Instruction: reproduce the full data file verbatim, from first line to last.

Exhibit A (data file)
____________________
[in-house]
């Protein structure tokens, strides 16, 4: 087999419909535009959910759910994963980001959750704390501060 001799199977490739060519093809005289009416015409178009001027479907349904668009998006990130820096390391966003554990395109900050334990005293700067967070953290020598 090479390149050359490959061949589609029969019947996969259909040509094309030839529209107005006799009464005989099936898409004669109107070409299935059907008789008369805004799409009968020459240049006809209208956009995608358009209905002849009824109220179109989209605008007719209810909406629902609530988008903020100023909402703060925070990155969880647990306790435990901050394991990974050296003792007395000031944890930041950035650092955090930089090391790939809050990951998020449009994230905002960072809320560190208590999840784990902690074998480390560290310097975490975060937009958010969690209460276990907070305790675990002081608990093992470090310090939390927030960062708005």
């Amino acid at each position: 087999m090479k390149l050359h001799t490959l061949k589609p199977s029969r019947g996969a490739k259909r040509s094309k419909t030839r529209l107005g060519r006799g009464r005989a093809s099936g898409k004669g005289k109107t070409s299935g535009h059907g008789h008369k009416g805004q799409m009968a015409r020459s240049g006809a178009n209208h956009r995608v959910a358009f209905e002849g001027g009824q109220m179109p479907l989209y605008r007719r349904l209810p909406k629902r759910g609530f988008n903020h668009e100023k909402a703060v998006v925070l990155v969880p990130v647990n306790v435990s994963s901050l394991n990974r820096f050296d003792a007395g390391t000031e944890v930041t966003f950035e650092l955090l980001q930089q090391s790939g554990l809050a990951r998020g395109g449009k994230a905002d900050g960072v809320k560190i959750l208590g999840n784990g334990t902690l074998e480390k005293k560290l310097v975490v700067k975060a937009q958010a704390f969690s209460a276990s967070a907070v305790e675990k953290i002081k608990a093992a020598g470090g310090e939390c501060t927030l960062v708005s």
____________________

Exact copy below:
[in-house]
């Protein structure tokens, strides 16, 4: 087999419909535009959910759910994963980001959750704390501060 001799199977490739060519093809005289009416015409178009001027479907349904668009998006990130820096390391966003554990395109900050334990005293700067967070953290020598 090479390149050359490959061949589609029969019947996969259909040509094309030839529209107005006799009464005989099936898409004669109107070409299935059907008789008369805004799409009968020459240049006809209208956009995608358009209905002849009824109220179109989209605008007719209810909406629902609530988008903020100023909402703060925070990155969880647990306790435990901050394991990974050296003792007395000031944890930041950035650092955090930089090391790939809050990951998020449009994230905002960072809320560190208590999840784990902690074998480390560290310097975490975060937009958010969690209460276990907070305790675990002081608990093992470090310090939390927030960062708005």
């Amino acid at each position: 087999m090479k390149l050359h001799t490959l061949k589609p199977s029969r019947g996969a490739k259909r040509s094309k419909t030839r529209l107005g060519r006799g009464r005989a093809s099936g898409k004669g005289k109107t070409s299935g535009h059907g008789h008369k009416g805004q799409m009968a015409r020459s240049g006809a178009n209208h956009r995608v959910a358009f209905e002849g001027g009824q109220m179109p479907l989209y605008r007719r349904l209810p909406k629902r759910g609530f988008n903020h668009e100023k909402a703060v998006v925070l990155v969880p990130v647990n306790v435990s994963s901050l394991n990974r820096f050296d003792a007395g390391t000031e944890v930041t966003f950035e650092l955090l980001q930089q090391s790939g554990l809050a990951r998020g395109g449009k994230a905002d900050g960072v809320k560190i959750l208590g999840n784990g334990t902690l074998e480390k005293k560290l310097v975490v700067k975060a937009q958010a704390f969690s209460a276990s967070a907070v305790e675990k953290i002081k608990a093992a020598g470090g310090e939390c501060t927030l960062v708005s």